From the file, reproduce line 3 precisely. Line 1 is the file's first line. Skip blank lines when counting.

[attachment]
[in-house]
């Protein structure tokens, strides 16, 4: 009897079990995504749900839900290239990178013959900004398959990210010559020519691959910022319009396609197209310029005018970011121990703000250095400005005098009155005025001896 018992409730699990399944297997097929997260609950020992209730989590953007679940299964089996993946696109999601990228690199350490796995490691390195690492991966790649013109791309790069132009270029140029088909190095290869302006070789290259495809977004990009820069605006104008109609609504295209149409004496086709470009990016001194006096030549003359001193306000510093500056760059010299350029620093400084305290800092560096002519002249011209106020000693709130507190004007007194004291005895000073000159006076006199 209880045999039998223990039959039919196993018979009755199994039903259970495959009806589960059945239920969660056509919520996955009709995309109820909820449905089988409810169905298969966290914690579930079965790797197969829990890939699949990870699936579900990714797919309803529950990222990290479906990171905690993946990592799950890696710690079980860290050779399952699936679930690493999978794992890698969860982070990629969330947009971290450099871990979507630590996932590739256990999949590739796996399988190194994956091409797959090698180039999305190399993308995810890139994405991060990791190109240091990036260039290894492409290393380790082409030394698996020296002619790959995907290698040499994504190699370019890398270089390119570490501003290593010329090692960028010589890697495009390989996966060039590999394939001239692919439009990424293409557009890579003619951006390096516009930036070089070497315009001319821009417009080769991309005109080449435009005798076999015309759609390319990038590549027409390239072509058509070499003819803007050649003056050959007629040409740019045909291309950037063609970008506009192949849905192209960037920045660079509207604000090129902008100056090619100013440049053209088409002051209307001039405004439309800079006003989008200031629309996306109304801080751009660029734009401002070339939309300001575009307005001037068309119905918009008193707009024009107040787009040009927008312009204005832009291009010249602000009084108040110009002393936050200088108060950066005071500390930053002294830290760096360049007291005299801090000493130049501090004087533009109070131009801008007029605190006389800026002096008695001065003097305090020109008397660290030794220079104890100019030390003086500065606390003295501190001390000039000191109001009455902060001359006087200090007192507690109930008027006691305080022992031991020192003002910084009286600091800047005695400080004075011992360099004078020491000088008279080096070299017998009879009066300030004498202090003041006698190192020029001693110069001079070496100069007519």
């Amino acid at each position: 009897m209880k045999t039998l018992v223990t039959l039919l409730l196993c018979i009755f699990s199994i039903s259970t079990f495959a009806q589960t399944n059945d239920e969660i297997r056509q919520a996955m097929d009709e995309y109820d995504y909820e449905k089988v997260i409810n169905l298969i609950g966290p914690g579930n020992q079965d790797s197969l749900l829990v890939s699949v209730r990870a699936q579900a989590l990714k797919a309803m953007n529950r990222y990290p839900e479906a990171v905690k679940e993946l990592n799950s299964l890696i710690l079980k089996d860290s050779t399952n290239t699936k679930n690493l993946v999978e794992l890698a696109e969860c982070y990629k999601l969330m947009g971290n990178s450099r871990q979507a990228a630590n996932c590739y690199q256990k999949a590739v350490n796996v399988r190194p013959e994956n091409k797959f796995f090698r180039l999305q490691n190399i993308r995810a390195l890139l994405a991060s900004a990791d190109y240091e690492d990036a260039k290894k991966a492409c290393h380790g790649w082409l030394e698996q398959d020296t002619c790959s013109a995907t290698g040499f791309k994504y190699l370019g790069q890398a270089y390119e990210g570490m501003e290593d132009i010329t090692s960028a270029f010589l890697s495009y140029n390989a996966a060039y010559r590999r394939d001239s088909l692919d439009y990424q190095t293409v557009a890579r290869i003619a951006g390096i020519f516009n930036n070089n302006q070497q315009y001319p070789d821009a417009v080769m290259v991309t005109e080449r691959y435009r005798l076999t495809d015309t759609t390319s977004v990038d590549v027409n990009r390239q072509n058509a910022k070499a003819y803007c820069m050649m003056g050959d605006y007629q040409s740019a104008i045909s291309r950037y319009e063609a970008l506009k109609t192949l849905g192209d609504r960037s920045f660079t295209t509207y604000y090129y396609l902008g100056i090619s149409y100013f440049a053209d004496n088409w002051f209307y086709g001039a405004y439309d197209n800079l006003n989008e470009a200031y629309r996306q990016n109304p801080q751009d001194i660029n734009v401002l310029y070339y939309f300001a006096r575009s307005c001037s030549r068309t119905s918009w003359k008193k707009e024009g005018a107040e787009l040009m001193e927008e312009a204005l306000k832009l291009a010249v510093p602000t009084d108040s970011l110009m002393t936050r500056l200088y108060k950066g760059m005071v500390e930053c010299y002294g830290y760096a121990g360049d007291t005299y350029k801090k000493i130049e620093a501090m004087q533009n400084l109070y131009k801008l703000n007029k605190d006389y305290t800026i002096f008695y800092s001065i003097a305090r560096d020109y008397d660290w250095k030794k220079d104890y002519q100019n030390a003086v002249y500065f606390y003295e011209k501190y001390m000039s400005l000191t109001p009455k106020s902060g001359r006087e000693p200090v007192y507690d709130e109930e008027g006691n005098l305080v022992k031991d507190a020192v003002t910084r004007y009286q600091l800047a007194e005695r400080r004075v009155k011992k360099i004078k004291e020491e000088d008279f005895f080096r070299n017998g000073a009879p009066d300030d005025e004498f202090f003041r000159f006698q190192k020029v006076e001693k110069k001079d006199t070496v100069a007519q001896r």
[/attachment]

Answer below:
């Amino acid at each position: 009897m209880k045999t039998l018992v223990t039959l039919l409730l196993c018979i009755f699990s199994i039903s259970t079990f495959a009806q589960t399944n059945d239920e969660i297997r056509q919520a996955m097929d009709e995309y109820d995504y909820e449905k089988v997260i409810n169905l298969i609950g966290p914690g579930n020992q079965d790797s197969l749900l829990v890939s699949v209730r990870a699936q579900a989590l990714k797919a309803m953007n529950r990222y990290p839900e479906a990171v905690k679940e993946l990592n799950s299964l890696i710690l079980k089996d860290s050779t399952n290239t699936k679930n690493l993946v999978e794992l890698a696109e969860c982070y990629k999601l969330m947009g971290n990178s450099r871990q979507a990228a630590n996932c590739y690199q256990k999949a590739v350490n796996v399988r190194p013959e994956n091409k797959f796995f090698r180039l999305q490691n190399i993308r995810a390195l890139l994405a991060s900004a990791d190109y240091e690492d990036a260039k290894k991966a492409c290393h380790g790649w082409l030394e698996q398959d020296t002619c790959s013109a995907t290698g040499f791309k994504y190699l370019g790069q890398a270089y390119e990210g570490m501003e290593d132009i010329t090692s960028a270029f010589l890697s495009y140029n390989a996966a060039y010559r590999r394939d001239s088909l692919d439009y990424q190095t293409v557009a890579r290869i003619a951006g390096i020519f516009n930036n070089n302006q070497q315009y001319p070789d821009a417009v080769m290259v991309t005109e080449r691959y435009r005798l076999t495809d015309t759609t390319s977004v990038d590549v027409n990009r390239q072509n058509a910022k070499a003819y803007c820069m050649m003056g050959d605006y007629q040409s740019a104008i045909s291309r950037y319009e063609a970008l506009k109609t192949l849905g192209d609504r960037s920045f660079t295209t509207y604000y090129y396609l902008g100056i090619s149409y100013f440049a053209d004496n088409w002051f209307y086709g001039a405004y439309d197209n800079l006003n989008e470009a200031y629309r996306q990016n109304p801080q751009d001194i660029n734009v401002l310029y070339y939309f300001a006096r575009s307005c001037s030549r068309t119905s918009w003359k008193k707009e024009g005018a107040e787009l040009m001193e927008e312009a204005l306000k832009l291009a010249v510093p602000t009084d108040s970011l110009m002393t936050r500056l200088y108060k950066g760059m005071v500390e930053c010299y002294g830290y760096a121990g360049d007291t005299y350029k801090k000493i130049e620093a501090m004087q533009n400084l109070y131009k801008l703000n007029k605190d006389y305290t800026i002096f008695y800092s001065i003097a305090r560096d020109y008397d660290w250095k030794k220079d104890y002519q100019n030390a003086v002249y500065f606390y003295e011209k501190y001390m000039s400005l000191t109001p009455k106020s902060g001359r006087e000693p200090v007192y507690d709130e109930e008027g006691n005098l305080v022992k031991d507190a020192v003002t910084r004007y009286q600091l800047a007194e005695r400080r004075v009155k011992k360099i004078k004291e020491e000088d008279f005895f080096r070299n017998g000073a009879p009066d300030d005025e004498f202090f003041r000159f006698q190192k020029v006076e001693k110069k001079d006199t070496v100069a007519q001896r």